Lest one think that the Court of Appeal takes lightly whether to admonish an attorney on appeal, read this 25-page opinion. Which is all about whether to do so.
The Court of Appeal decides not to publicly admonish Davis attorney S. Lynne Klein. But, to a degree, this is all sound and fury. The Court of Appeal clearly doesn't like a critical decision that Ms. Klein made. Nor, to be completely honest, the way in which she made and subsequently defended it. And the Court of Appeal is not shy about saying so. Either initially (in generating an OSC) or in the current opinion.
Given the fact that the Court of Appeal is publishing an opinion in which it in essence admonishes Ms. Klein, the court's decision therein not to publicly admonish Ms. Klein might in one view seem small solace.
Nonetheless, there's a big difference between being "publicly admonished" and being publicly admonished, as anyone with a background in bar disciplinary decisions would eminently appreciate.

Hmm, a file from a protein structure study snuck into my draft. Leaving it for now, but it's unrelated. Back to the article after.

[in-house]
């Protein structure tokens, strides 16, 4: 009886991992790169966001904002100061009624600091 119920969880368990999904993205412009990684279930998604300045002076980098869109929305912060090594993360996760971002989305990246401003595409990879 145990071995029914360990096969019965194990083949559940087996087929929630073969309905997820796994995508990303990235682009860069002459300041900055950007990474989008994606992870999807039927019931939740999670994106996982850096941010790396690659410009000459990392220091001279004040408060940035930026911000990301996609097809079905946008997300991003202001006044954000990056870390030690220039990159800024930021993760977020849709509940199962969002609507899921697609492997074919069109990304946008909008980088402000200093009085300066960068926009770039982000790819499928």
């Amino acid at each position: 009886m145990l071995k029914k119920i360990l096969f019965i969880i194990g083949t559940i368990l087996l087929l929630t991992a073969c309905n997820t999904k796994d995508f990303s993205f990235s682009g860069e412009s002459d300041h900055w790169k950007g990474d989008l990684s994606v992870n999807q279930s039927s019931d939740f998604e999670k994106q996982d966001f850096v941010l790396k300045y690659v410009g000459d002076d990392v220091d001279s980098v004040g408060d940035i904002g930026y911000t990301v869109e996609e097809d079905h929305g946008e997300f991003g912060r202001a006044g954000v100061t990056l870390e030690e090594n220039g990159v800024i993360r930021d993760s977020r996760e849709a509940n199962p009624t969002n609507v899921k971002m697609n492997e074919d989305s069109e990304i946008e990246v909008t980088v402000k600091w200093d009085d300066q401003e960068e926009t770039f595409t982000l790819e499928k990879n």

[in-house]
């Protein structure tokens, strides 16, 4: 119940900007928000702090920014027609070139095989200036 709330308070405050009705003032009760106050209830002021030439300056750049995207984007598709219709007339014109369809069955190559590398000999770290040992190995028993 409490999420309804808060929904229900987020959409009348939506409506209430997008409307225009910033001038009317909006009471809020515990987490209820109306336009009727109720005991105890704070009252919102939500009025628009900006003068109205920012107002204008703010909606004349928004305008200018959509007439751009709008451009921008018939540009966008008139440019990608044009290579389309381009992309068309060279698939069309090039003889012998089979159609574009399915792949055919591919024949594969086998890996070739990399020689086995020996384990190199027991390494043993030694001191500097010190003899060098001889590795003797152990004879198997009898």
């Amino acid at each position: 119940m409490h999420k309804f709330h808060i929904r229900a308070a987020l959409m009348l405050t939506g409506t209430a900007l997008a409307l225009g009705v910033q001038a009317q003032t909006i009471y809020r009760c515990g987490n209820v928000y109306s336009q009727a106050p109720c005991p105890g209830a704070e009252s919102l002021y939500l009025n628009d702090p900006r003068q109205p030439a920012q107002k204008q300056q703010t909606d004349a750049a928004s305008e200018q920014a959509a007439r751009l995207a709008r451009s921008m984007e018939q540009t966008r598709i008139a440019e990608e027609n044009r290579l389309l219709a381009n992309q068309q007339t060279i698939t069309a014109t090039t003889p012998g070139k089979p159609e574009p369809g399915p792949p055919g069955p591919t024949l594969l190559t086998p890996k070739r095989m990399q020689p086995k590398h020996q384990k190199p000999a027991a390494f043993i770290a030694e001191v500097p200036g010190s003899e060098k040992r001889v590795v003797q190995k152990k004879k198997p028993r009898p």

I actually think that what the Court of Appeal did here makes a fair amount of sense. There was a problem in this case. Truly, there was. A problem that was very serious, and the resolution of which in no small way could potentially determine whether a child lives or dies.
That put the attorney in a tough position. But it puts the Court of Appeal (as well as the trial court) in a tough position as well. So it's an area in which we rightly care. Deeply.
Sure, we should keep in mind that the attorneys doing these cases have to confront these issues daily. For a degree of compensation that's hardly munificent. So we should give them some slack.
But not infinitely. Because the welfare of the children is even more important than the feelings of counsel. So we want to take these cases seriously. Especially when they do not go the way we think they reasonably should.